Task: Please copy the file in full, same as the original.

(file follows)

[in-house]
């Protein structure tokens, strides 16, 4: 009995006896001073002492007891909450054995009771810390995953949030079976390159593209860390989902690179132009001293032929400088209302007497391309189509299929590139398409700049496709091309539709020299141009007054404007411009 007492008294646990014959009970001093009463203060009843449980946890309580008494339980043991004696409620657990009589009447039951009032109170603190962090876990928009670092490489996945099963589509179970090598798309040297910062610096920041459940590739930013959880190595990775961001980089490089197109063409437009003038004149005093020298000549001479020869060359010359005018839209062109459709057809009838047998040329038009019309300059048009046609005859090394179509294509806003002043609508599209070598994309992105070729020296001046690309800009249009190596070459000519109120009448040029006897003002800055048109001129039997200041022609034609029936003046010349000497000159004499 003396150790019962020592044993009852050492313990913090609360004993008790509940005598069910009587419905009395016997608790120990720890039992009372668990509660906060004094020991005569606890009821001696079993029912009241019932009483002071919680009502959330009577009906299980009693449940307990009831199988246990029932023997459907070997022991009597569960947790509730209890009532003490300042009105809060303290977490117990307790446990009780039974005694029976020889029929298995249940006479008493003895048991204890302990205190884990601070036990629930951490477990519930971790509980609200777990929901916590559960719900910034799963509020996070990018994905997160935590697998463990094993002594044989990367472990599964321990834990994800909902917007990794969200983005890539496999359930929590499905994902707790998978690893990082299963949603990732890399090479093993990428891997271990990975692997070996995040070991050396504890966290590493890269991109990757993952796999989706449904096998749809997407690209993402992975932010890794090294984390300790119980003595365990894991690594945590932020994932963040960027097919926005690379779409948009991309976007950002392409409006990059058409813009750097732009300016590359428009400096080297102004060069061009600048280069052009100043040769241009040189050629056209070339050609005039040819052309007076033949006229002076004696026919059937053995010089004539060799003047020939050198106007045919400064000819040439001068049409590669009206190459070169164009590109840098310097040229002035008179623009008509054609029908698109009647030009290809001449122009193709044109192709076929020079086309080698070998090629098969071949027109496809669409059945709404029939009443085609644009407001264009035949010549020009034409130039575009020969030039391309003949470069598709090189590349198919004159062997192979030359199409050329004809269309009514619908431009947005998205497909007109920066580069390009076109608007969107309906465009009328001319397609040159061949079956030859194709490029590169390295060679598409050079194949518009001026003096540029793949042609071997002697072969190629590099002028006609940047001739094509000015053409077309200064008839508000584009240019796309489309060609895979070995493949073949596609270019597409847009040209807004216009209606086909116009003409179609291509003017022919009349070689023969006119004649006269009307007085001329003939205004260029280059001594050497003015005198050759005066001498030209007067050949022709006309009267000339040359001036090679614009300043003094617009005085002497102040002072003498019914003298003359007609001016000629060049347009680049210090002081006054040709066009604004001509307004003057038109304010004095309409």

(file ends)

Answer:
[in-house]
């Protein structure tokens, strides 16, 4: 009995006896001073002492007891909450054995009771810390995953949030079976390159593209860390989902690179132009001293032929400088209302007497391309189509299929590139398409700049496709091309539709020299141009007054404007411009 007492008294646990014959009970001093009463203060009843449980946890309580008494339980043991004696409620657990009589009447039951009032109170603190962090876990928009670092490489996945099963589509179970090598798309040297910062610096920041459940590739930013959880190595990775961001980089490089197109063409437009003038004149005093020298000549001479020869060359010359005018839209062109459709057809009838047998040329038009019309300059048009046609005859090394179509294509806003002043609508599209070598994309992105070729020296001046690309800009249009190596070459000519109120009448040029006897003002800055048109001129039997200041022609034609029936003046010349000497000159004499 003396150790019962020592044993009852050492313990913090609360004993008790509940005598069910009587419905009395016997608790120990720890039992009372668990509660906060004094020991005569606890009821001696079993029912009241019932009483002071919680009502959330009577009906299980009693449940307990009831199988246990029932023997459907070997022991009597569960947790509730209890009532003490300042009105809060303290977490117990307790446990009780039974005694029976020889029929298995249940006479008493003895048991204890302990205190884990601070036990629930951490477990519930971790509980609200777990929901916590559960719900910034799963509020996070990018994905997160935590697998463990094993002594044989990367472990599964321990834990994800909902917007990794969200983005890539496999359930929590499905994902707790998978690893990082299963949603990732890399090479093993990428891997271990990975692997070996995040070991050396504890966290590493890269991109990757993952796999989706449904096998749809997407690209993402992975932010890794090294984390300790119980003595365990894991690594945590932020994932963040960027097919926005690379779409948009991309976007950002392409409006990059058409813009750097732009300016590359428009400096080297102004060069061009600048280069052009100043040769241009040189050629056209070339050609005039040819052309007076033949006229002076004696026919059937053995010089004539060799003047020939050198106007045919400064000819040439001068049409590669009206190459070169164009590109840098310097040229002035008179623009008509054609029908698109009647030009290809001449122009193709044109192709076929020079086309080698070998090629098969071949027109496809669409059945709404029939009443085609644009407001264009035949010549020009034409130039575009020969030039391309003949470069598709090189590349198919004159062997192979030359199409050329004809269309009514619908431009947005998205497909007109920066580069390009076109608007969107309906465009009328001319397609040159061949079956030859194709490029590169390295060679598409050079194949518009001026003096540029793949042609071997002697072969190629590099002028006609940047001739094509000015053409077309200064008839508000584009240019796309489309060609895979070995493949073949596609270019597409847009040209807004216009209606086909116009003409179609291509003017022919009349070689023969006119004649006269009307007085001329003939205004260029280059001594050497003015005198050759005066001498030209007067050949022709006309009267000339040359001036090679614009300043003094617009005085002497102040002072003498019914003298003359007609001016000629060049347009680049210090002081006054040709066009604004001509307004003057038109304010004095309409």